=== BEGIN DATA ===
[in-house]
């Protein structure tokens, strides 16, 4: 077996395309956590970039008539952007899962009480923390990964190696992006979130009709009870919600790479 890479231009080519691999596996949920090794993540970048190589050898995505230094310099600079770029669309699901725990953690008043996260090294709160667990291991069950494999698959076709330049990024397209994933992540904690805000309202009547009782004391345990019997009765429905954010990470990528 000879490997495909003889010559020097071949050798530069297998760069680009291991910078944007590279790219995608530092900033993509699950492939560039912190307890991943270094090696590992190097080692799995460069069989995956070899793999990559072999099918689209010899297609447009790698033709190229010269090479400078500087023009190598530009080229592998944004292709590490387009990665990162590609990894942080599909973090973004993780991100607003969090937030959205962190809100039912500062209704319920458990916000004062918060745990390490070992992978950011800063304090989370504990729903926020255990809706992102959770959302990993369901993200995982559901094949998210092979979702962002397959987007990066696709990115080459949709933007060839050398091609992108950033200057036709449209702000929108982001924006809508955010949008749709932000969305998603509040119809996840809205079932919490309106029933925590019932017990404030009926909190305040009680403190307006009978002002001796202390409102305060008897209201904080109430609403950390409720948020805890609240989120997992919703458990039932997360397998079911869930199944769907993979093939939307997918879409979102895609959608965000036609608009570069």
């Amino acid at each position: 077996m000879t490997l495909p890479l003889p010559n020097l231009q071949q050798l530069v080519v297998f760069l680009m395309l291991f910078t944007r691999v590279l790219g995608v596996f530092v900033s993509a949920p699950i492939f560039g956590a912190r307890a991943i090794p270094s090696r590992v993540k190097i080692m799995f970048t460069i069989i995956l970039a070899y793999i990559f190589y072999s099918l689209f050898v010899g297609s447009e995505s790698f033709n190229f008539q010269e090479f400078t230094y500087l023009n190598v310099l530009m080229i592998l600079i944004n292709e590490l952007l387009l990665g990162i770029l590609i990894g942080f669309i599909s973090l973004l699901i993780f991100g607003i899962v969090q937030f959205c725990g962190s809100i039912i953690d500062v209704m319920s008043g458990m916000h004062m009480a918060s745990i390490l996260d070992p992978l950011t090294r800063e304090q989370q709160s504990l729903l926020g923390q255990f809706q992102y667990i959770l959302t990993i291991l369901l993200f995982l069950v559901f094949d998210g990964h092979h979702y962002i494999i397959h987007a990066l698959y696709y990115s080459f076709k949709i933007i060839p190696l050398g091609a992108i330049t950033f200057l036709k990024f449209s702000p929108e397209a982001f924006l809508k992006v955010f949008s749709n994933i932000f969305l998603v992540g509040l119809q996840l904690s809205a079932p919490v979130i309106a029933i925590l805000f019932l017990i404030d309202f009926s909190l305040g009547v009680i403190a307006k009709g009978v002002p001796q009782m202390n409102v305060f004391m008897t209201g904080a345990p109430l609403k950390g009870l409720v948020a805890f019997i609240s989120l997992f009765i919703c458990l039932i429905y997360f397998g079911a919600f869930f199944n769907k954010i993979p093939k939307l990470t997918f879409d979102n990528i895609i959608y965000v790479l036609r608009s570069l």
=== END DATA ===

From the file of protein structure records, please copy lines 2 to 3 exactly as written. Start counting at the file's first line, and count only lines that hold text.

């Protein structure tokens, strides 16, 4: 077996395309956590970039008539952007899962009480923390990964190696992006979130009709009870919600790479 890479231009080519691999596996949920090794993540970048190589050898995505230094310099600079770029669309699901725990953690008043996260090294709160667990291991069950494999698959076709330049990024397209994933992540904690805000309202009547009782004391345990019997009765429905954010990470990528 000879490997495909003889010559020097071949050798530069297998760069680009291991910078944007590279790219995608530092900033993509699950492939560039912190307890991943270094090696590992190097080692799995460069069989995956070899793999990559072999099918689209010899297609447009790698033709190229010269090479400078500087023009190598530009080229592998944004292709590490387009990665990162590609990894942080599909973090973004993780991100607003969090937030959205962190809100039912500062209704319920458990916000004062918060745990390490070992992978950011800063304090989370504990729903926020255990809706992102959770959302990993369901993200995982559901094949998210092979979702962002397959987007990066696709990115080459949709933007060839050398091609992108950033200057036709449209702000929108982001924006809508955010949008749709932000969305998603509040119809996840809205079932919490309106029933925590019932017990404030009926909190305040009680403190307006009978002002001796202390409102305060008897209201904080109430609403950390409720948020805890609240989120997992919703458990039932997360397998079911869930199944769907993979093939939307997918879409979102895609959608965000036609608009570069």
């Amino acid at each position: 077996m000879t490997l495909p890479l003889p010559n020097l231009q071949q050798l530069v080519v297998f760069l680009m395309l291991f910078t944007r691999v590279l790219g995608v596996f530092v900033s993509a949920p699950i492939f560039g956590a912190r307890a991943i090794p270094s090696r590992v993540k190097i080692m799995f970048t460069i069989i995956l970039a070899y793999i990559f190589y072999s099918l689209f050898v010899g297609s447009e995505s790698f033709n190229f008539q010269e090479f400078t230094y500087l023009n190598v310099l530009m080229i592998l600079i944004n292709e590490l952007l387009l990665g990162i770029l590609i990894g942080f669309i599909s973090l973004l699901i993780f991100g607003i899962v969090q937030f959205c725990g962190s809100i039912i953690d500062v209704m319920s008043g458990m916000h004062m009480a918060s745990i390490l996260d070992p992978l950011t090294r800063e304090q989370q709160s504990l729903l926020g923390q255990f809706q992102y667990i959770l959302t990993i291991l369901l993200f995982l069950v559901f094949d998210g990964h092979h979702y962002i494999i397959h987007a990066l698959y696709y990115s080459f076709k949709i933007i060839p190696l050398g091609a992108i330049t950033f200057l036709k990024f449209s702000p929108e397209a982001f924006l809508k992006v955010f949008s749709n994933i932000f969305l998603v992540g509040l119809q996840l904690s809205a079932p919490v979130i309106a029933i925590l805000f019932l017990i404030d309202f009926s909190l305040g009547v009680i403190a307006k009709g009978v002002p001796q009782m202390n409102v305060f004391m008897t209201g904080a345990p109430l609403k950390g009870l409720v948020a805890f019997i609240s989120l997992f009765i919703c458990l039932i429905y997360f397998g079911a919600f869930f199944n769907k954010i993979p093939k939307l990470t997918f879409d979102n990528i895609i959608y965000v790479l036609r608009s570069l």